Skip to main content
Article
Administrative Justice and Adjudicative Ethics in Canada
All Papers
  • Lorne Sossin, Osgoode Hall Law School of York University
Document Type
Conference Paper
Publication Date
1-1-2012
Keywords
  • adjudicative,
  • administrative,
  • Canada,
  • ethics,
  • justice
Abstract

In this article, I explore both the idea and practice of adjudicative ethics in the context of administrative justice in Canada. This is a large topic and one which is particularly timely as accountability, transparency and conflict of interest are all renewed areas of interest for governments across Canada. Elsewhere, I have suggested it is time to approach administrative justice as a justice system rather than as a disparate set of tribunals and boards. One way in which this coordination can be expressed is through a shared process of accountability for the conduct of adjudicators. My hope in elaborating adjudicative ethics is to provide a foundation for such an evolution of administrative justice.This analysis is divided into three sections. In the first section, I discuss what is distinct about adjudicative ethics (for example, distinguishing this field from the ethics of public servants or judicial ethics). In the second section, I consider some existing schemes which address adjudicative ethics and their limitations. In the third section, I canvass what remains unsettled and the challenges ahead.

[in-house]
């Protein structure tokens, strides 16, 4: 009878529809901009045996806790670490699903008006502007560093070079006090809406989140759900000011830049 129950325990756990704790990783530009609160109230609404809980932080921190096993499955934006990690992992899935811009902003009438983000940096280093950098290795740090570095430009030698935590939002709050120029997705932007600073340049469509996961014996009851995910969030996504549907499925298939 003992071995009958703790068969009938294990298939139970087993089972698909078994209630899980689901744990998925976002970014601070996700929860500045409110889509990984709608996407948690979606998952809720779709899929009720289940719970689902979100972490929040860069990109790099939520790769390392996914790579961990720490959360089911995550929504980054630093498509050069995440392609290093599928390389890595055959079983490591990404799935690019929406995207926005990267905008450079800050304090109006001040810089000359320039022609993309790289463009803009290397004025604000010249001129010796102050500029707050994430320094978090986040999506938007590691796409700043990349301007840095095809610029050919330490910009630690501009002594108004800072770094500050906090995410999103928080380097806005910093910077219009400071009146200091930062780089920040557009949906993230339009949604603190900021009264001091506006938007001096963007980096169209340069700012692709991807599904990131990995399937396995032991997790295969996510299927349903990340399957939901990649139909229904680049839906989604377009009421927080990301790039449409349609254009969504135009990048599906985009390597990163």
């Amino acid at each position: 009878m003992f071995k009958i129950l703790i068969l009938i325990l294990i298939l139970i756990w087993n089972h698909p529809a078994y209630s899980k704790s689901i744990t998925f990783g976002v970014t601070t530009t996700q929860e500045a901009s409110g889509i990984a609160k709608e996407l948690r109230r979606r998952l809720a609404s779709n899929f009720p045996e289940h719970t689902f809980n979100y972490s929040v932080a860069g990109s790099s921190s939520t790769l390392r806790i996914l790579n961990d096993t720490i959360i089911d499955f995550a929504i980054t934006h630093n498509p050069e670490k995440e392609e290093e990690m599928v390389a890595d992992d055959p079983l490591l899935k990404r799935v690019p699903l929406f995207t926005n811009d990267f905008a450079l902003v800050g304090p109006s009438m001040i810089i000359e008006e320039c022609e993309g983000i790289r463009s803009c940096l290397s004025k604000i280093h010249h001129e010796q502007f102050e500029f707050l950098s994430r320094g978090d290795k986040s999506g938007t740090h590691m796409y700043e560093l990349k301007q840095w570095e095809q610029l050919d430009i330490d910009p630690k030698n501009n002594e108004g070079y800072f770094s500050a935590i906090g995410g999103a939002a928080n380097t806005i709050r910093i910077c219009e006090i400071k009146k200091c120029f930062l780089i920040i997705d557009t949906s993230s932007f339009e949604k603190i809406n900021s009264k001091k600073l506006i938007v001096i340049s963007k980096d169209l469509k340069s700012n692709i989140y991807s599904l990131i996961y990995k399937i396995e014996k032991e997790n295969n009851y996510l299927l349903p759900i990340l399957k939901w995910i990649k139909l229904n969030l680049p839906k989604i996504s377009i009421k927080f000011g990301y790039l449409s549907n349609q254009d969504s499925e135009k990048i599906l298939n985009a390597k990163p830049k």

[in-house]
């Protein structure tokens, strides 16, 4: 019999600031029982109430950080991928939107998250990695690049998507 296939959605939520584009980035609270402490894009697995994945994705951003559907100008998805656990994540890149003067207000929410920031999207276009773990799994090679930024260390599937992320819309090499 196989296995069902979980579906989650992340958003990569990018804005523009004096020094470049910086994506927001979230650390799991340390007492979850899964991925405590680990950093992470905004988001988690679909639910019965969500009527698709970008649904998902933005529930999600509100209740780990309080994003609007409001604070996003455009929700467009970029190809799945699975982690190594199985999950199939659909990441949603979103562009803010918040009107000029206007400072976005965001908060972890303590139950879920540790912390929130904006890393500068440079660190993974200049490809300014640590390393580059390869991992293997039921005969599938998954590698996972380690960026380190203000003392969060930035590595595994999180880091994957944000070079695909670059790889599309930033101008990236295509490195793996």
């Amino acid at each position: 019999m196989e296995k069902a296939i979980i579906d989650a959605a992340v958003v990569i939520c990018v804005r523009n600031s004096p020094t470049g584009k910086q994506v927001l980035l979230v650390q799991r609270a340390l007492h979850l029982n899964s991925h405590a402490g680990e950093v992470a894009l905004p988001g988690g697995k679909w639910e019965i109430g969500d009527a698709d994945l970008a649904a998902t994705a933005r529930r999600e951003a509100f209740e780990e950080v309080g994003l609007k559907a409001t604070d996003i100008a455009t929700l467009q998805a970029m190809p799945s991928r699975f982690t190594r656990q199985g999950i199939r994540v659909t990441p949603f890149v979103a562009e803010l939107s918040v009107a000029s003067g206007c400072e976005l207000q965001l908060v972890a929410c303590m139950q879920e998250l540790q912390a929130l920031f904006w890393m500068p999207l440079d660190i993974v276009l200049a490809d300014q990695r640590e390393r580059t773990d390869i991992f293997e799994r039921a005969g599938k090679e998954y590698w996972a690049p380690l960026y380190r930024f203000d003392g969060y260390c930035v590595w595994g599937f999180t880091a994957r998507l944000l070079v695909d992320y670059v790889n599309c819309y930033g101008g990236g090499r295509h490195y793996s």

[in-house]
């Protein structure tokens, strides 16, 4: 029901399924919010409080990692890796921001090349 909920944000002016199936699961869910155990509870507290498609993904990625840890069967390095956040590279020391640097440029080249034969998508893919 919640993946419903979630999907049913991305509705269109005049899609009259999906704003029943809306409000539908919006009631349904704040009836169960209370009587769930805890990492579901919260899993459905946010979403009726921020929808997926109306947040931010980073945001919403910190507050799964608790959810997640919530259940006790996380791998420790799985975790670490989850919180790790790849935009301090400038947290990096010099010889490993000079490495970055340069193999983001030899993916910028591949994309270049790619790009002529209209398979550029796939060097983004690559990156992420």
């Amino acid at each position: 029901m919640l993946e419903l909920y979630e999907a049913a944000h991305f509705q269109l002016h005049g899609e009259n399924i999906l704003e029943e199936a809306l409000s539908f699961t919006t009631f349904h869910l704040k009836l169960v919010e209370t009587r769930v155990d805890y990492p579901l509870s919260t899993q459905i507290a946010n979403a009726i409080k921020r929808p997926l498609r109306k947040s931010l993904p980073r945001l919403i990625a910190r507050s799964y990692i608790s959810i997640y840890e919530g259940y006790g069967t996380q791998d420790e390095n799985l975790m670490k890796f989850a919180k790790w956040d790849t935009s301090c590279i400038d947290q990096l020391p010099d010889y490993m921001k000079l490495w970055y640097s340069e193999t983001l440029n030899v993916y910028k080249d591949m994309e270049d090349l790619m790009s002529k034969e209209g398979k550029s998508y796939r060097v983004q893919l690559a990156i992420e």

Citation Information
Lorne Sossin. "Administrative Justice and Adjudicative Ethics in Canada" (2012)
Available at: http://works.bepress.com/lorne_sossin/39/